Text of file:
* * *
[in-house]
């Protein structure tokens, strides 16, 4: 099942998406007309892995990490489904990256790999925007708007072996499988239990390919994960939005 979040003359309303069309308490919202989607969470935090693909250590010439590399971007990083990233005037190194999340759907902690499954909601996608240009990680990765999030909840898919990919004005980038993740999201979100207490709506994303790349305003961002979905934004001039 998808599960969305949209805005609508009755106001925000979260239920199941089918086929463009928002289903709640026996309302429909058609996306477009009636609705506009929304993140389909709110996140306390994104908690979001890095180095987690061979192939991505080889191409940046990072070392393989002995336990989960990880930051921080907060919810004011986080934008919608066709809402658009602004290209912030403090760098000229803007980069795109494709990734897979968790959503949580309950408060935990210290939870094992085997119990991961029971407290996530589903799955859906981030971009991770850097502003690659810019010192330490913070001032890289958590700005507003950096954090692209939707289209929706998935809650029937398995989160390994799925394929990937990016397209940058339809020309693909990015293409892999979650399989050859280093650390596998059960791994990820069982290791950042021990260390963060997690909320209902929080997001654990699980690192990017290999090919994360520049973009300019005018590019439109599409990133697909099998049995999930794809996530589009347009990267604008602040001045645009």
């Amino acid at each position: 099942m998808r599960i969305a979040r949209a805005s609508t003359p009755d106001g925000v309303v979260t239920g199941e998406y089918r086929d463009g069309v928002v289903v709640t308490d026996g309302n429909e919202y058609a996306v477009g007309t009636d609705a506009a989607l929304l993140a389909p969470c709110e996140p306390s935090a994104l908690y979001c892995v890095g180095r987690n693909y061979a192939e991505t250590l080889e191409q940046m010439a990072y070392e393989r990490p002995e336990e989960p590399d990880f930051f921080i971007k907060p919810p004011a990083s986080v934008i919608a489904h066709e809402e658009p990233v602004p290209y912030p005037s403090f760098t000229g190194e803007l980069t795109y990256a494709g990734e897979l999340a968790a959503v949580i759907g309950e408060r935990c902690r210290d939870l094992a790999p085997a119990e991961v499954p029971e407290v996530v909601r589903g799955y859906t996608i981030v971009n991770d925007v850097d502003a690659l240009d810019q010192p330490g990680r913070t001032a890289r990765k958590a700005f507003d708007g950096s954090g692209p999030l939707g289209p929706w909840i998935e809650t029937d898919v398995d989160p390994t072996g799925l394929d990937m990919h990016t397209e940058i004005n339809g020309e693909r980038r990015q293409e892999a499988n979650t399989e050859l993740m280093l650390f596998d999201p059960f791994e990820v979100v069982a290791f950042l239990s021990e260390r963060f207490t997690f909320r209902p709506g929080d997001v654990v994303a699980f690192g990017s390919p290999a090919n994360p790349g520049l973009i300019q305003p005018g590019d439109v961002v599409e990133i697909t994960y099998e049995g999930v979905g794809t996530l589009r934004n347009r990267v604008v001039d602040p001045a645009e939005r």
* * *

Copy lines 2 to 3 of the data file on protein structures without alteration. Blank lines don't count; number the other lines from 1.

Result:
């Protein structure tokens, strides 16, 4: 099942998406007309892995990490489904990256790999925007708007072996499988239990390919994960939005 979040003359309303069309308490919202989607969470935090693909250590010439590399971007990083990233005037190194999340759907902690499954909601996608240009990680990765999030909840898919990919004005980038993740999201979100207490709506994303790349305003961002979905934004001039 998808599960969305949209805005609508009755106001925000979260239920199941089918086929463009928002289903709640026996309302429909058609996306477009009636609705506009929304993140389909709110996140306390994104908690979001890095180095987690061979192939991505080889191409940046990072070392393989002995336990989960990880930051921080907060919810004011986080934008919608066709809402658009602004290209912030403090760098000229803007980069795109494709990734897979968790959503949580309950408060935990210290939870094992085997119990991961029971407290996530589903799955859906981030971009991770850097502003690659810019010192330490913070001032890289958590700005507003950096954090692209939707289209929706998935809650029937398995989160390994799925394929990937990016397209940058339809020309693909990015293409892999979650399989050859280093650390596998059960791994990820069982290791950042021990260390963060997690909320209902929080997001654990699980690192990017290999090919994360520049973009300019005018590019439109599409990133697909099998049995999930794809996530589009347009990267604008602040001045645009």
């Amino acid at each position: 099942m998808r599960i969305a979040r949209a805005s609508t003359p009755d106001g925000v309303v979260t239920g199941e998406y089918r086929d463009g069309v928002v289903v709640t308490d026996g309302n429909e919202y058609a996306v477009g007309t009636d609705a506009a989607l929304l993140a389909p969470c709110e996140p306390s935090a994104l908690y979001c892995v890095g180095r987690n693909y061979a192939e991505t250590l080889e191409q940046m010439a990072y070392e393989r990490p002995e336990e989960p590399d990880f930051f921080i971007k907060p919810p004011a990083s986080v934008i919608a489904h066709e809402e658009p990233v602004p290209y912030p005037s403090f760098t000229g190194e803007l980069t795109y990256a494709g990734e897979l999340a968790a959503v949580i759907g309950e408060r935990c902690r210290d939870l094992a790999p085997a119990e991961v499954p029971e407290v996530v909601r589903g799955y859906t996608i981030v971009n991770d925007v850097d502003a690659l240009d810019q010192p330490g990680r913070t001032a890289r990765k958590a700005f507003d708007g950096s954090g692209p999030l939707g289209p929706w909840i998935e809650t029937d898919v398995d989160p390994t072996g799925l394929d990937m990919h990016t397209e940058i004005n339809g020309e693909r980038r990015q293409e892999a499988n979650t399989e050859l993740m280093l650390f596998d999201p059960f791994e990820v979100v069982a290791f950042l239990s021990e260390r963060f207490t997690f909320r209902p709506g929080d997001v654990v994303a699980f690192g990017s390919p290999a090919n994360p790349g520049l973009i300019q305003p005018g590019d439109v961002v599409e990133i697909t994960y099998e049995g999930v979905g794809t996530l589009r934004n347009r990267v604008v001039d602040p001045a645009e939005r």